At its core is HENRY, a national initiative that trains community and health practitioners to work more effectively with parents of very young children to establish healthier home environments.25 26

Wales has been implementing a similar approach in some areas since 2011, and nationally since 2015 (under the title ‘F1000D’), underpinned by national policy drivers (such as the Well-being of Future Generations (Wales) Act 2015). A First Thousand Days collaborative has been set up, with system engagement events around the country. The programme has three key objectives: 1) optimal outcomes from every pregnancy for mother and child; 2) children achieving their developmental outcomes at age 2; 3) fewer children exposed to adverse childhood experiences in the first 1000 days.

Scotland has had over a decade of emphasis on early intervention, with an explicit government policy commitment in 2008,27

and innovative quality improvement approaches to facilitate better early child outcomes. Their Children and Young People Improvement Collaborative website illustrates the success of this approach with case studies.28

‘A Better Start’ is a 10-year, £215 million programme funded by the National Lottery. It commenced in 2015 with five partnership areas across the UK.29 It focuses on improved outcomes for young children, through investment in early childhood, co-design of services with families and stakeholders and sharing learning and solutions across the network and beyond.

A number of other regions and councils are now championing a First Thousand Days approach, for example, since 2017 Croydon and Calderdale councils.

The role of smartphone technology

Technological solutions are attractive because they may empower parents in their parenting role,30 can be easily scaled and to some extent can be co-created with local communities. They are unlikely to be effective on their own, but may best support face-to-face programmes (eg, alongside health visiting or parent groups).

Best Beginnings is a UK charity dedicated to improving the health and well-being of babies and young children in the UK by tackling inequalities through developing early years digital and other resources. Their award-winning Baby Buddy app supports parents through pregnancy, birth, parenting and beyond. They have adapted the app for different contexts, for example, Leeds and Cyprus. The app is reported to: increase parents’ confidence, skills, well-being; promote mother-infant attachment; reduce social isolation; support behaviour change (eg, one study showed a 9% increase in exclusive breast feeding).30 However, a recent randomised controlled trial reported no impact on maternal self-efficacy 3 months postbirth, but a post hoc analysis indicated improved breast feeding at 1 month.31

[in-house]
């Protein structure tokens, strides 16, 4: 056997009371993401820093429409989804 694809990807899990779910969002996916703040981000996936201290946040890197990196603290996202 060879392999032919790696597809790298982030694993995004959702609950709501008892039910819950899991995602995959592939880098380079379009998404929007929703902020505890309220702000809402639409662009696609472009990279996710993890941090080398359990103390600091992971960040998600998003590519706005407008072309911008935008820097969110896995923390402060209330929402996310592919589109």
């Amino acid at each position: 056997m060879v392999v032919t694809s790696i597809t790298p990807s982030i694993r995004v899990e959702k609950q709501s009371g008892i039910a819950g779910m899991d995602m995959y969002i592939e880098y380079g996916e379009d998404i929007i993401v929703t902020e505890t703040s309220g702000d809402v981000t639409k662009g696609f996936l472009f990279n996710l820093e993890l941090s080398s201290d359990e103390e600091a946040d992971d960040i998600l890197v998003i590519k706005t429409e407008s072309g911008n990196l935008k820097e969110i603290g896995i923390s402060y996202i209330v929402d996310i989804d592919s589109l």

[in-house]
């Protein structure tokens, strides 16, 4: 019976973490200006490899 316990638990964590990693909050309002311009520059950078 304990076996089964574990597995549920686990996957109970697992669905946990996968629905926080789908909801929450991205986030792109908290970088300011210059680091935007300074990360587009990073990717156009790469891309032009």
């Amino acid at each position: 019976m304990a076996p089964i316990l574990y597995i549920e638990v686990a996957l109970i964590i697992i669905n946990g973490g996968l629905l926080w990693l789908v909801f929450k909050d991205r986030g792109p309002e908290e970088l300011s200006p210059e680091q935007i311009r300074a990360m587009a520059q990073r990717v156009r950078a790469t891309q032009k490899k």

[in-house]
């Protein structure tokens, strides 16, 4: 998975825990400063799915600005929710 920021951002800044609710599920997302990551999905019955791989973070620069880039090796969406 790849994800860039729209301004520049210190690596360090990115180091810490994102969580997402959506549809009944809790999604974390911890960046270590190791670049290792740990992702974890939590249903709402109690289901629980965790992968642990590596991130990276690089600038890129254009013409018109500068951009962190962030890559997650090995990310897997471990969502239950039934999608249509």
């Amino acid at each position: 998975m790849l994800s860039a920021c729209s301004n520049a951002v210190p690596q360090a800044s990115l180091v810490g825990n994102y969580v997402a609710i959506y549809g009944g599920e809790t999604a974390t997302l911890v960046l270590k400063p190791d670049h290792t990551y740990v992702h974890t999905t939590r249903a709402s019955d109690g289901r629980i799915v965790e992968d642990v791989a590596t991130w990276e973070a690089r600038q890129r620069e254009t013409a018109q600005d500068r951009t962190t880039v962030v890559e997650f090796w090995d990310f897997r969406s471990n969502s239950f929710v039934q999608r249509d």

The First Thousand Days concept is a simple, evidence-based and persuasive message for potential funders and commissioners: that investment in the critical ‘first 1000 day window’ of children’s lives is worth it. The message is relevant in low-income and middle-income and high-income countries. Investment should not be only for the first 1000 days, but especially for that period, then grading out into later childhood. For UK paediatricians and parents, the recent First Thousand Days inquiry holds hope of change for the better—exactly how remains to be seen. Perhaps you might have a role in shaping it locally?



  • Correction notice This paper has been amended since it was published online. There is a factual error regarding the funding of the A Better Start programme. This sentence: ‘A Better Start’ is a 10-year, £215 million programme by the National Children’s Bureau, funded by the National Lottery' has been changed to ‘A Better Start’ is a 10-year, £215 million programme, funded by the National Lottery.'

  • Contributors JD wrote the first draft of the manuscript, drawing on documents written for Leeds City Council by JB. PDB, JB and MCJR all contributed to the final draft.

  • Funding The authors have not declared a specific grant for this research from any funding agency in the public, commercial or not-for-profit sectors.

  • Competing interests None declared.

  • Patient consent for publication Not required.

  • Provenance and peer review Commissioned; externally peer reviewed.

  • Data availability statement No data are available. Not applicable.